Next there is a process that happens rapidly, so I'll describe it in advance. [The illustration is shown with an overhead or computer projector.] Let these small circles represent supercooled water droplets. Once we have an ice particle started then it will grow without touching the water droplets. When a cloud droplet gets close to an ice particle, it will annihilate itself; it will vaporize into an invisible gas. That gas, or vapor, then moves over to the ice particle and condenses on it, making it bigger. The ice grows at the expense of the nearby water droplets. [The cause is a vapor pressure difference. The water is at high vapor pressure and the ice is at low vapor pressure. Gas likes to move from high to low pressure.]
You will actually see this happen. Once I get the snow started in the freezer, then I will blow in more cloud to feed the crystals and make them grow larger. The snow crystals will eat up my fresh cloud in about 2 seconds! After several feedings the crystals will become obviously bigger.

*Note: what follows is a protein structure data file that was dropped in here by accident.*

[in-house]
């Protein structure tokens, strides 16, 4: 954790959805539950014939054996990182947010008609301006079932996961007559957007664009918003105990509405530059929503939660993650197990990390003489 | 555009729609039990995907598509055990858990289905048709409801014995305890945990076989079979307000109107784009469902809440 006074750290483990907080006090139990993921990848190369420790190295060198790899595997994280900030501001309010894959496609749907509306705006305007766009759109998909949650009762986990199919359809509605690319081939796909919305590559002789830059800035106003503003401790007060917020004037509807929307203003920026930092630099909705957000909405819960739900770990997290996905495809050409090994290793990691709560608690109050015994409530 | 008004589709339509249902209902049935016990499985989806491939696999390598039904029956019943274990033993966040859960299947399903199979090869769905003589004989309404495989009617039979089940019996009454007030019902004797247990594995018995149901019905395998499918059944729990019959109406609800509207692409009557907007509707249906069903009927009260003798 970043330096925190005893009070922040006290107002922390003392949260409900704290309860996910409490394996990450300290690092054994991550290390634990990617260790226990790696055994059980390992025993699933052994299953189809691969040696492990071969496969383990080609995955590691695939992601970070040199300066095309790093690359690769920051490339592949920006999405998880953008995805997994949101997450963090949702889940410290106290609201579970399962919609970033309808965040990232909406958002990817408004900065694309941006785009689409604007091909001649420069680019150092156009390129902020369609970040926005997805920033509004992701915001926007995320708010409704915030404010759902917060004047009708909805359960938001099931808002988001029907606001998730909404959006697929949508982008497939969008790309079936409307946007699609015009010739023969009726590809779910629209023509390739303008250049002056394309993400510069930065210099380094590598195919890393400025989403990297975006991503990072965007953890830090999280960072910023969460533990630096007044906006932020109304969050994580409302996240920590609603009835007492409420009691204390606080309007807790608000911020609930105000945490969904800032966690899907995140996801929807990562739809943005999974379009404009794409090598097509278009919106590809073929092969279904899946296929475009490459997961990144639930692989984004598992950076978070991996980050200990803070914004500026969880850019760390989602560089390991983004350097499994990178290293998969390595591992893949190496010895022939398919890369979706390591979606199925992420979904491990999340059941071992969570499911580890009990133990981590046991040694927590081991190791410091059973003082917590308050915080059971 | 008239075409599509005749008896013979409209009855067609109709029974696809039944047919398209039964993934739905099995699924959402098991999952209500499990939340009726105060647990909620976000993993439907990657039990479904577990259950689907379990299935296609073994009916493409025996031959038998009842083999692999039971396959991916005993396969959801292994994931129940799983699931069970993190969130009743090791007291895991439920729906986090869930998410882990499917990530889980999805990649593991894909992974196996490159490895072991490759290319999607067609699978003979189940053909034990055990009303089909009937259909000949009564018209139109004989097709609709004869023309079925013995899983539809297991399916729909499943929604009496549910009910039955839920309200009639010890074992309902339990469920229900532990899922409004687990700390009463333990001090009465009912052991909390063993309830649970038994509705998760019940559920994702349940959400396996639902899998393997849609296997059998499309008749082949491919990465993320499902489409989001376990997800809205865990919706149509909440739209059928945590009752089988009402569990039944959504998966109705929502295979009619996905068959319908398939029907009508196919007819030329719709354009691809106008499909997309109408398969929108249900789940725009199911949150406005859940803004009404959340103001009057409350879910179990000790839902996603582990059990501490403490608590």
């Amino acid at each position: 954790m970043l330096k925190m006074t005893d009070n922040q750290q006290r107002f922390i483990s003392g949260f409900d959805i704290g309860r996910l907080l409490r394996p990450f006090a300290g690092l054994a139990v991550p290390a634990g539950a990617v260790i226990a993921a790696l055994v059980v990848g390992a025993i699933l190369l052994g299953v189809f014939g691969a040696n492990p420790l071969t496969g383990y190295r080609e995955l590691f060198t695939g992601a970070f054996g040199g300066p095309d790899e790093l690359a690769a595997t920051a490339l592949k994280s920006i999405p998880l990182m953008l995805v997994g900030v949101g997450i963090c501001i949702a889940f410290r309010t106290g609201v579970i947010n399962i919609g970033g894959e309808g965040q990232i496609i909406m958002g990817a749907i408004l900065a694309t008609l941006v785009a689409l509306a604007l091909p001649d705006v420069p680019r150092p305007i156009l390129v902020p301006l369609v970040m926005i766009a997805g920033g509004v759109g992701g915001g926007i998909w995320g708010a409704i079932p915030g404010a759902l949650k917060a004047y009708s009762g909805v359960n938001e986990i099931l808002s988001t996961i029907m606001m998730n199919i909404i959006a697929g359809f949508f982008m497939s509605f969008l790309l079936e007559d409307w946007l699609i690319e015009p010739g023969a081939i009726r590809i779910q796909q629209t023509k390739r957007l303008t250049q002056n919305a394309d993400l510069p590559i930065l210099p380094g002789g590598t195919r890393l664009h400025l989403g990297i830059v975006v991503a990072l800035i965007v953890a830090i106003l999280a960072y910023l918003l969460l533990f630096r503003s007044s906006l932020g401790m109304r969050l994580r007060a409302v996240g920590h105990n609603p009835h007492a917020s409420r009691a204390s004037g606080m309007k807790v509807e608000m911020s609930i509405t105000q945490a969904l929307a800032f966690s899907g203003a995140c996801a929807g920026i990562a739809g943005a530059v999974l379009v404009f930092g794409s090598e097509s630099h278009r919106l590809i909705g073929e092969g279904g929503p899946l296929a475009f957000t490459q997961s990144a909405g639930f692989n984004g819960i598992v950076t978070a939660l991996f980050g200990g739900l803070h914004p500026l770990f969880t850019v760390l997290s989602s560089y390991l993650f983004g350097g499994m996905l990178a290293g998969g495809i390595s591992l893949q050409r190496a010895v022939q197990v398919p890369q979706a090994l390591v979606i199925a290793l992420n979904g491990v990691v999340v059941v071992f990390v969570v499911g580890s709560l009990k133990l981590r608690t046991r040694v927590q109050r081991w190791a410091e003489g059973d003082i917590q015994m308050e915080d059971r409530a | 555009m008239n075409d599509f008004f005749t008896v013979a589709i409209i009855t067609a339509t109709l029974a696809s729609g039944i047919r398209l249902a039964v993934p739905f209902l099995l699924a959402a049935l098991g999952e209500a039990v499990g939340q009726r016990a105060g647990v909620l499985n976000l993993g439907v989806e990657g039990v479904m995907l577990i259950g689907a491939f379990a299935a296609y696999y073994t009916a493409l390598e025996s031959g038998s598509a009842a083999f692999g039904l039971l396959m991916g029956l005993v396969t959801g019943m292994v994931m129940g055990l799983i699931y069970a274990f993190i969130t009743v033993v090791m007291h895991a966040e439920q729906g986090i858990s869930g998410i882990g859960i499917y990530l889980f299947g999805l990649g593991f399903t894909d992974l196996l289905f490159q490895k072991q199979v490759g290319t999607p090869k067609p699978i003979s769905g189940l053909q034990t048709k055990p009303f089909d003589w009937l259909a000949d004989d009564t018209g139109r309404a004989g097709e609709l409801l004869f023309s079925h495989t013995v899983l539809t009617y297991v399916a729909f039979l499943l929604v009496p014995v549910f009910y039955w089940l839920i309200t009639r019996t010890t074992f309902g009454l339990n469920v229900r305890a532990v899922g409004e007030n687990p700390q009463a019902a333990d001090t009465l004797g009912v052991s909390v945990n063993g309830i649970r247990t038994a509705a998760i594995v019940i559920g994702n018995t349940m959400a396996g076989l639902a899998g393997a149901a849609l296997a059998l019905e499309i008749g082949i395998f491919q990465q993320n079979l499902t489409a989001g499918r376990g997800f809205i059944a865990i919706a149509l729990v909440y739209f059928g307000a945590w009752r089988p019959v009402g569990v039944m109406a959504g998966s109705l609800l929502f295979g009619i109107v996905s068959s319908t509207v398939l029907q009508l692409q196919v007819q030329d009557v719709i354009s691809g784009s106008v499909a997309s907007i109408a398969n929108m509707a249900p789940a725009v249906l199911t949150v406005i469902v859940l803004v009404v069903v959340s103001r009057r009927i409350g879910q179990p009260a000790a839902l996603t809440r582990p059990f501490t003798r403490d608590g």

We will now move to the freezer. [Select a group of students, preferably of good behavior, and possibly some of the adults, up to about nine total at a time. The rest of the class can watch the TV monitor for a close-up view.] We need to follow a couple of rules.
Rule #1: Short people in front!
Rule #2: Step back from the freezer about a foot. [They only need to see the top of the cloud, not the bottom. By stepping back, the people behind them get a better view. There is otherwise no effect on the experiment.]
[There are some additional "rules", depending on the situation. The viewers should not blow into the freezer unless directed. If there is more than one person blowing in, the cold air tends to get blown out. There could be chaotic blowings which may ruin the beauty of the first minute of the snowstorm. However, older students can do a good job of initiating the cloud and feeding the crystals.]
[Once the snowstorm gets going, it is typical for students to want to try to feel the crystals. Hands are not sensitive enough to do so. One only feels the cold. You might have one girl try it and report to the rest of the class. Then let no one else put their hands in the freezer. Once I had a group of boys push and shove each other to get their hands in, knocking over my microscope light and the video camera in the process. That could ruin it for everyone.]
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